# Histogram with “negative” logarithmic scale in R

I have a dataset with some outliers, such as the following

``````x <- rnorm(1000,0,20)
x <- c(x, 500, -500)
``````

If we plot this on a linear x axis scale at this we see

``````histogram(x)
``````

I worked out a nice way to put it on a log scale using this useful thread: how to use a log scale for y-axis of histogram in R? :

``````mat <- data.frame(x)
ggplot(ee, aes(x = xx)) + geom_histogram(colour="darkblue", size=1, fill="blue") + scale_x_log10()
``````

However, I would like the x axis labels from this 2nd example to match that of the first example, except with a kind of "negative log" - i.e. first tick (moving from the centre to the left) could be -1, then the next could be -10, the next -100, but all equidistant. Does that make sense?

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I don't understand what you're asking. Is it that you want the negative data from the plot (which is currently ignored) to be include somewhere? –  David Robinson Jan 24 '13 at 15:33
I don't think the negative data is being ignored, I believe it is being plotted? but the value on the x axis is logged? –  Jim Bo Jan 24 '13 at 15:52
What exactly do you think you get when you take the log of a negative number...? –  joran Jan 24 '13 at 15:58
@JimBo: What you are seeing there is only the positive data. While when you look at it on a coarse histogram this data might look like it's normal (or close to it), what you actually have here is reflected log-normal data- that is, two separate distributions, one positive and one negative, that are each (very roughly) log-normally distributed. –  David Robinson Jan 24 '13 at 16:00
NA - so I guess I'm suggesting you would log the absolute value of the negative numbers, and then plot them on a log scale on the histogram. Does that make sense? As a way of "squashing" the histogram. –  Jim Bo Jan 24 '13 at 16:03

I am not sure I understand your goal, but when you want a log-like transformation yet have zeroes or negative values, the inverse hyperbolic sine transformation `asinh()` is often a good option. It is log-like for large values and is defined for all real values. See Rob Hyndman's blog and this question on stats.stackexchange.com for discussion, details, and other options.

If this is an acceptable approach, you can create a custom scale for ggplot. The code below demonstrates how to create and use a custom scale (with custom breaks), along with a visualization of the asinh() transformation.

``````library(ggplot2)
library(scales)

limits <- 100
step <- 0.005
demo <- data.frame(x=seq(from=-1*limits,to=limits,by=step))

asinh_trans <- function(){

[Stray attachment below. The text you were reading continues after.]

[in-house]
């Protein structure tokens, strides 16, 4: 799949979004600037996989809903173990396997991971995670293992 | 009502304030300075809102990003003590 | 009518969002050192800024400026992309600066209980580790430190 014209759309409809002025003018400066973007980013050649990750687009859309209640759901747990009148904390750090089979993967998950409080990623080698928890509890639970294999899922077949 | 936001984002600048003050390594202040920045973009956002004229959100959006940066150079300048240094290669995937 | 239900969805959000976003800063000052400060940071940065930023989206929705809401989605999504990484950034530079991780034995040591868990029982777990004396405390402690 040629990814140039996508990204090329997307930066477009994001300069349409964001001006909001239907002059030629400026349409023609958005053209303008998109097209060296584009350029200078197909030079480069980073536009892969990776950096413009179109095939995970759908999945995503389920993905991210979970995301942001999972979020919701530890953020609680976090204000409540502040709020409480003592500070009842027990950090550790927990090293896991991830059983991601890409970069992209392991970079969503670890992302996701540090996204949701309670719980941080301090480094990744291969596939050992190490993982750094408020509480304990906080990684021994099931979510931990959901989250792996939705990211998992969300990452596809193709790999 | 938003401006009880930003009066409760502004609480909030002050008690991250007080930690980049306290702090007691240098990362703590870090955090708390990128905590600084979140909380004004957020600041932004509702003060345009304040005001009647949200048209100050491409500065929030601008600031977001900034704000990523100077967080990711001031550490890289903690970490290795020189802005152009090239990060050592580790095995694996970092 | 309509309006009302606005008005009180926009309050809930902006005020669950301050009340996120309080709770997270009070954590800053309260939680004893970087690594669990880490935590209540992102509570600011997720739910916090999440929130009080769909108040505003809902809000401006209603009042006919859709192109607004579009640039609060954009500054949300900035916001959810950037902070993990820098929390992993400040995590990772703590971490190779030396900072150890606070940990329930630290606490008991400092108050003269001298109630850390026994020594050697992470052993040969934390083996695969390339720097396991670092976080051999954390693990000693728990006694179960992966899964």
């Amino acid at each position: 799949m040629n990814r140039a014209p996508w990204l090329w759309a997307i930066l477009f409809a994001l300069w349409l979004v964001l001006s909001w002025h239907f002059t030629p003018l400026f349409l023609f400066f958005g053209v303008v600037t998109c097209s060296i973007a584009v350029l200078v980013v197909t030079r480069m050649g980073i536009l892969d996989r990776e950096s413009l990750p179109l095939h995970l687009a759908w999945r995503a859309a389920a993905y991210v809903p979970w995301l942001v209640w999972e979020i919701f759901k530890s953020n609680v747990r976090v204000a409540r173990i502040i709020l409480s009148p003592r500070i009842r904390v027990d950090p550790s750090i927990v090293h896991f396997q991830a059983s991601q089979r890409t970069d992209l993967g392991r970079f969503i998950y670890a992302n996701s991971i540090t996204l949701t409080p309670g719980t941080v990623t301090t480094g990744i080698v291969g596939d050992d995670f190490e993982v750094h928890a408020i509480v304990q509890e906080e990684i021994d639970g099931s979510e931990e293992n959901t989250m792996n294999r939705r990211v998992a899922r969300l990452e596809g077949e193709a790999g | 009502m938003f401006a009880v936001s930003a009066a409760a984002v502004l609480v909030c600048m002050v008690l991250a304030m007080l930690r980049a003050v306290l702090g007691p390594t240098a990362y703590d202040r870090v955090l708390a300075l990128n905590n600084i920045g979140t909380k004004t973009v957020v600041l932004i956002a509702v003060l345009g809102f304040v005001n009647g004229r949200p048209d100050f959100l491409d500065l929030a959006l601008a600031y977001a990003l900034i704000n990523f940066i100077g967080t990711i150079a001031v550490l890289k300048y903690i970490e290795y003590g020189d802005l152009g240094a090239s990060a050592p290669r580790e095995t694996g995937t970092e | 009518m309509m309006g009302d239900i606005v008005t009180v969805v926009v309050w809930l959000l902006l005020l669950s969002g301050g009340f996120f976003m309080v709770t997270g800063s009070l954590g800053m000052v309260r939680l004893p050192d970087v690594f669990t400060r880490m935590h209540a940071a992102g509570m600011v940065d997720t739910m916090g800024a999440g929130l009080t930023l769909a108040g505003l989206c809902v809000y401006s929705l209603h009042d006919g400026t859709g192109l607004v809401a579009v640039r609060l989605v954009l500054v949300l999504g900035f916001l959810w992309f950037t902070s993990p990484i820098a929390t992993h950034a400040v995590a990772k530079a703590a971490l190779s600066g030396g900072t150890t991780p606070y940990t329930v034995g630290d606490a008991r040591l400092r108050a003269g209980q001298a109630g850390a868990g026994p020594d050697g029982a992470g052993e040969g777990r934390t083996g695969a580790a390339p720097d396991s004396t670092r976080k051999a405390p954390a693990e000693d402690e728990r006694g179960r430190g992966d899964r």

trans_new(name = 'asinh', transform = function(x) asinh(x),
inverse = function(x) sinh(x))
}

ggplot(demo,aes(x,x))+geom_point(size=2)+
scale_y_continuous(trans = 'asinh',breaks=c(-100,-50,-10,-1,0,1,10,50,100))+
theme_bw()
``````

``````ggplot(demo,aes(x,x))+geom_point(size=2)+
scale_x_continuous(trans = 'asinh',breaks=c(0,1,10,50,100))+
scale_y_log10(breaks=c(0,1,10,50,100))+ # zero won't plot
xlab("asinh() scale")+ylab("log10 scale")+
theme_bw()
``````

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This looks good, I just need to get my head around it and make sure I have the xaxis in the right places! –  Jim Bo Jan 24 '13 at 17:04
Hmm - it seems to cause a "dip" in the histogram around 0.. If it helps clarify my question, I am looking for: something like the first histogram, but with the xaxis brought in - so it's plotting the same data, but instead of the xaxis marks being -600 -400 -200 0 200 400 600, i would like the marks to be something like -1000 -100 -10 -1 0 - 10 100 1000, with the numbers equal distance apart. As I understand it, this should lead to a more stretched out histogram, and bring in the outliers, but the peak would be around 0? Though I may be wrong. –  Jim Bo Jan 24 '13 at 17:23
Hmm - what if I perform 10^x and then plot on the log scale - then I just need to rejig the axes.. does that make sense? –  Jim Bo Jan 24 '13 at 17:32
No the peak will not be around 0. You will get a dip because you are making unequal width bins and there are fewer items in smaller bins. Even if you make a custom mirrored log scale like I demo'd using ifelse() or another logical test to do different things for positive, zero, and negative values (i.e. -log(-x) for negative and 0 for 0), you will still have a histogram that has two peaks. –  MattBagg Jan 24 '13 at 20:55
You could calculate the bins and their contents outside of ggplot, maybe using cut() or Hmisc's cut2() and make sure that the bins around zero are wider so you get one peak. I think you would need to use geom_bar() and explicitly pass the x,y, and width rather than having ggplot calculate. –  MattBagg Jan 24 '13 at 20:57
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Why suffer with ggplot2 solution? Your first plot was done with lattice `histogram` function, and this is where you should stay. Just apply logarithmic transformation directly within `histogram` function, use `nint` argument to specify the number of histogram bins, and `type` argument to choose between "count", or "density". I think that you got everything you need there, but maybe I'm missing some crucial detail of your question...

``````library(lattice)
histogram(log10(x), nint=50, type="count")
``````

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The problem is, the data should be peaking around 0, and by doing log10 you lose all the negative data. What I want is something like the first histogram, but with the axis on a log scale, both negative and positive (I am aware this may not make sense...) basically I want the axis on such a scale so you can see the outliers (the +500/-500) but also you can see the distribution around 0 a bit better. This makes sense in my head but it seems to be causing confusion so it's quite possible that what I'm saying doesn't make sense! –  Jim Bo Jan 28 '13 at 10:59